# Primality test for specific class of $N=k \cdot b^n-1$

This question is successor of Compositeness test for specific class of $N=k \cdot b^n-1$ .

Can you provide a proof or a counterexample to the following claim :

Let $P_m(x)=2^{-m}\cdot \left(\left(x-\sqrt{x^2-4}\right)^{m}+\left(x+\sqrt{x^2-4}\right)^{m}\right)$ . Let $N=k \cdot b^n-1$ such that $k>0$ , $3 \not\mid k$ , $k<2^n$ , $b>0$ , $b$ is even number, $3 \not\mid b$ and $n > 2$ . Let $S_i=P_b(S_{i-1})$ with $S_0=P_{kb/2}(P_{b/2}(4))$ , then if $S_{n-2} \equiv 0\pmod{N}$ then $N$ is a prime .

You can run this test here .

I have verified this claim for many random values of $k$ , $b$ and $n$ .

P.S.

A command line program that implements this test can be found here .

• When $b=2$ this looks pretty close to the Riesel--Lucas--Lehmer test for primality of numbers of the form $k\cdot 2^n - 1$. See en.wikipedia.org/wiki/Lucas%E2%80%93Lehmer%E2%80%93Riesel_test. Note your $(4 \pm \sqrt{4^2-4})/2 = 2 \pm \sqrt{3}$. – KConrad Aug 27 '18 at 23:59
• @KConrad Your observation is correct. I tried to generalize Riesel's theorem. – Peđa Terzić Aug 28 '18 at 4:38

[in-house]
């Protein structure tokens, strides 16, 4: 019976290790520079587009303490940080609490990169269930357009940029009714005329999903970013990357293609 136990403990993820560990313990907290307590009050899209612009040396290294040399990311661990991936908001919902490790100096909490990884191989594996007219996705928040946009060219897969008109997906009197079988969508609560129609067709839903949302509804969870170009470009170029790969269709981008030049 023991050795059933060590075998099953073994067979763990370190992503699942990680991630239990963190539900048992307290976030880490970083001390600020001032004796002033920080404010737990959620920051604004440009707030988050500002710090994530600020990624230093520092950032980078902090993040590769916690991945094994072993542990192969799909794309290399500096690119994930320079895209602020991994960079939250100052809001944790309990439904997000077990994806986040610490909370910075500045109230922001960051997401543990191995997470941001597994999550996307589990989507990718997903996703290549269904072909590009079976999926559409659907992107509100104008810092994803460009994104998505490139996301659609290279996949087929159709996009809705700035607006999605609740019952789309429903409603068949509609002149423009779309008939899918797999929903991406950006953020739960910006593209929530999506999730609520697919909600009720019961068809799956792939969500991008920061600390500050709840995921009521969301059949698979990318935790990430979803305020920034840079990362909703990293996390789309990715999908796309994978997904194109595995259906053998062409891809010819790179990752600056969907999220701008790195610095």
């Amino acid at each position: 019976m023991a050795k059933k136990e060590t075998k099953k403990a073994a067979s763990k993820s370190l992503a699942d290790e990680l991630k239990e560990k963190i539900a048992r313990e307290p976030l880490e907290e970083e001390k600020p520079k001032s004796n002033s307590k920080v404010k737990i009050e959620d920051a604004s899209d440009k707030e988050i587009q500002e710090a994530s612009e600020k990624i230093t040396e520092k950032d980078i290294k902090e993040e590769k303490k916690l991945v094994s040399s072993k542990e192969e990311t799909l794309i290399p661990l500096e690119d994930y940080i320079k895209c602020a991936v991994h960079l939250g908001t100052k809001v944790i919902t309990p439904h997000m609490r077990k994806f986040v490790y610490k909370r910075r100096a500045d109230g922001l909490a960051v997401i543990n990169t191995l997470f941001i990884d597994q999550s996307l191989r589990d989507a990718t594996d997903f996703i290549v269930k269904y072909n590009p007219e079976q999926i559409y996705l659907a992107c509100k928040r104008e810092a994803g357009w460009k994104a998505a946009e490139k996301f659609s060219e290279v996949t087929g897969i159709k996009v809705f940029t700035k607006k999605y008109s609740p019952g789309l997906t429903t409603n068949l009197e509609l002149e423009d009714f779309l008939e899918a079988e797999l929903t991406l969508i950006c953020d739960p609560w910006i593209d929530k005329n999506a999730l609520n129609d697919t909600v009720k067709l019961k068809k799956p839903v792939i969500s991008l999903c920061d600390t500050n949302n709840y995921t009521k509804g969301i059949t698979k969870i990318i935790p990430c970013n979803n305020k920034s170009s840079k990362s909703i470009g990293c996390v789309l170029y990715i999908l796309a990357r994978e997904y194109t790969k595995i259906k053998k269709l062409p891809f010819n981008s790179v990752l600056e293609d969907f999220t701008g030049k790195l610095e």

Not a full answer (but maybe need to fill computational details): If I am not mistaken, you are using the group law of a conic $C$ to iterate a point $p_0$ by multiplication by $b$. In fact, $S_{n-2}$ is the $x$ coordinate of the point $b^{n-2}(kp_0)$ in $C$ of order $4$, therefore, $S_{n-1}$ of a point of order $2$ and finally $S_n$ for the $x$ coordinate of the identity of $C$. These $x$ coordinates are $0,-1,1$. If you find such a sequence (which corresponds to the iteration of a fixed point $kp_0$ by multiplication by $b$) then it means that $C(\mathbb{Z}/N)\cong \mathbb{Z}/(N+1)\mathbb{Z}=\mathbb{Z}/kb^n\mathbb{Z}$. Therefore prime. Your restriction $k<2^n$ I think can be $k<b^n$. I did not have time to calculate $C$ but it should be something doable.